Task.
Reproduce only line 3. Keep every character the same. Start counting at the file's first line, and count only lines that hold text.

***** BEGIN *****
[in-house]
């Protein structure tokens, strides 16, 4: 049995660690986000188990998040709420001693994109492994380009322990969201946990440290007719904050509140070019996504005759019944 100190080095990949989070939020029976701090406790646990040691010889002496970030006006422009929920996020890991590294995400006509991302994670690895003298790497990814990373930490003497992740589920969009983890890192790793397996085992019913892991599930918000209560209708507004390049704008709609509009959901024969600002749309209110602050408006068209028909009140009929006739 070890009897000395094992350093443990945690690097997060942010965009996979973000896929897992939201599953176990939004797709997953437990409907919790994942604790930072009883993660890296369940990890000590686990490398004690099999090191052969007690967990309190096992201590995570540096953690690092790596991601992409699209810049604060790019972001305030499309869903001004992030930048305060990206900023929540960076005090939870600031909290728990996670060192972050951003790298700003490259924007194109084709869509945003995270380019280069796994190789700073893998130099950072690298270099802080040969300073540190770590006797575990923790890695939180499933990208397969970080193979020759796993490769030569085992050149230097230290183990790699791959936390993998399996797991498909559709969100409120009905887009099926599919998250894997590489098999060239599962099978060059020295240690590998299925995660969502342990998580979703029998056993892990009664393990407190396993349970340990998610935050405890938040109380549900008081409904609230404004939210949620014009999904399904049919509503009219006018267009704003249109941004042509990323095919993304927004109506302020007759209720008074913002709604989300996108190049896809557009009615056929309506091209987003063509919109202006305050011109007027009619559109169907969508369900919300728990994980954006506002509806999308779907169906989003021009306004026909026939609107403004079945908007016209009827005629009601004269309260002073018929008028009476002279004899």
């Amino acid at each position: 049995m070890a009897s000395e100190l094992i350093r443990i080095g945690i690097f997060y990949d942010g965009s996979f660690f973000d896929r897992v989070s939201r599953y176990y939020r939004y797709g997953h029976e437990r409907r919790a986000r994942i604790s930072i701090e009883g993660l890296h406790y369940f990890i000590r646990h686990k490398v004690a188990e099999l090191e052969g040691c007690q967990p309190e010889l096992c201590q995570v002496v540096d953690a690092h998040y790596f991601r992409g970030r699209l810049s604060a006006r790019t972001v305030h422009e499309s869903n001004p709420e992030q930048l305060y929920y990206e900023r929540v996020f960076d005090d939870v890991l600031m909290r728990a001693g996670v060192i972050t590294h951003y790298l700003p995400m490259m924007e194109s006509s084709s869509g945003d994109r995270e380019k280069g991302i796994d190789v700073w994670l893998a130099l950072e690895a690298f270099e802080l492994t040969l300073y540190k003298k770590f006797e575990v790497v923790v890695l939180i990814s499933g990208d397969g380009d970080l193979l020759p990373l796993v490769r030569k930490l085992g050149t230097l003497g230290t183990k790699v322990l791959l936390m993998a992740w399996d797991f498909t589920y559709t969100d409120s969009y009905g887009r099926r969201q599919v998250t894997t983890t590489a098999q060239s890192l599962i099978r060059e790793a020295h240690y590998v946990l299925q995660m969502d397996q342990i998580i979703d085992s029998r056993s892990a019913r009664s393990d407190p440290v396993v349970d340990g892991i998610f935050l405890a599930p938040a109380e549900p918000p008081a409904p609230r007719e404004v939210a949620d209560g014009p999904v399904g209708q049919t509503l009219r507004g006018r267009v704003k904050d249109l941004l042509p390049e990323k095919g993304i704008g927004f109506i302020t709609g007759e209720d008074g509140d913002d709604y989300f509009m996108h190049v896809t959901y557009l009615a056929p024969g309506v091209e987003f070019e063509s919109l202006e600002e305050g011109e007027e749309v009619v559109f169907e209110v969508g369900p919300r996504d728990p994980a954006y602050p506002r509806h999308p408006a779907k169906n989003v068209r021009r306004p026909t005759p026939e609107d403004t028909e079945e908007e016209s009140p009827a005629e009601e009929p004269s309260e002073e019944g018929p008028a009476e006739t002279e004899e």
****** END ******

């Amino acid at each position: 049995m070890a009897s000395e100190l094992i350093r443990i080095g945690i690097f997060y990949d942010g965009s996979f660690f973000d896929r897992v989070s939201r599953y176990y939020r939004y797709g997953h029976e437990r409907r919790a986000r994942i604790s930072i701090e009883g993660l890296h406790y369940f990890i000590r646990h686990k490398v004690a188990e099999l090191e052969g040691c007690q967990p309190e010889l096992c201590q995570v002496v540096d953690a690092h998040y790596f991601r992409g970030r699209l810049s604060a006006r790019t972001v305030h422009e499309s869903n001004p709420e992030q930048l305060y929920y990206e900023r929540v996020f960076d005090d939870v890991l600031m909290r728990a001693g996670v060192i972050t590294h951003y790298l700003p995400m490259m924007e194109s006509s084709s869509g945003d994109r995270e380019k280069g991302i796994d190789v700073w994670l893998a130099l950072e690895a690298f270099e802080l492994t040969l300073y540190k003298k770590f006797e575990v790497v923790v890695l939180i990814s499933g990208d397969g380009d970080l193979l020759p990373l796993v490769r030569k930490l085992g050149t230097l003497g230290t183990k790699v322990l791959l936390m993998a992740w399996d797991f498909t589920y559709t969100d409120s969009y009905g887009r099926r969201q599919v998250t894997t983890t590489a098999q060239s890192l599962i099978r060059e790793a020295h240690y590998v946990l299925q995660m969502d397996q342990i998580i979703d085992s029998r056993s892990a019913r009664s393990d407190p440290v396993v349970d340990g892991i998610f935050l405890a599930p938040a109380e549900p918000p008081a409904p609230r007719e404004v939210a949620d209560g014009p999904v399904g209708q049919t509503l009219r507004g006018r267009v704003k904050d249109l941004l042509p390049e990323k095919g993304i704008g927004f109506i302020t709609g007759e209720d008074g509140d913002d709604y989300f509009m996108h190049v896809t959901y557009l009615a056929p024969g309506v091209e987003f070019e063509s919109l202006e600002e305050g011109e007027e749309v009619v559109f169907e209110v969508g369900p919300r996504d728990p994980a954006y602050p506002r509806h999308p408006a779907k169906n989003v068209r021009r306004p026909t005759p026939e609107d403004t028909e079945e908007e016209s009140p009827a005629e009601e009929p004269s309260e002073e019944g018929p008028a009476e006739t002279e004899e």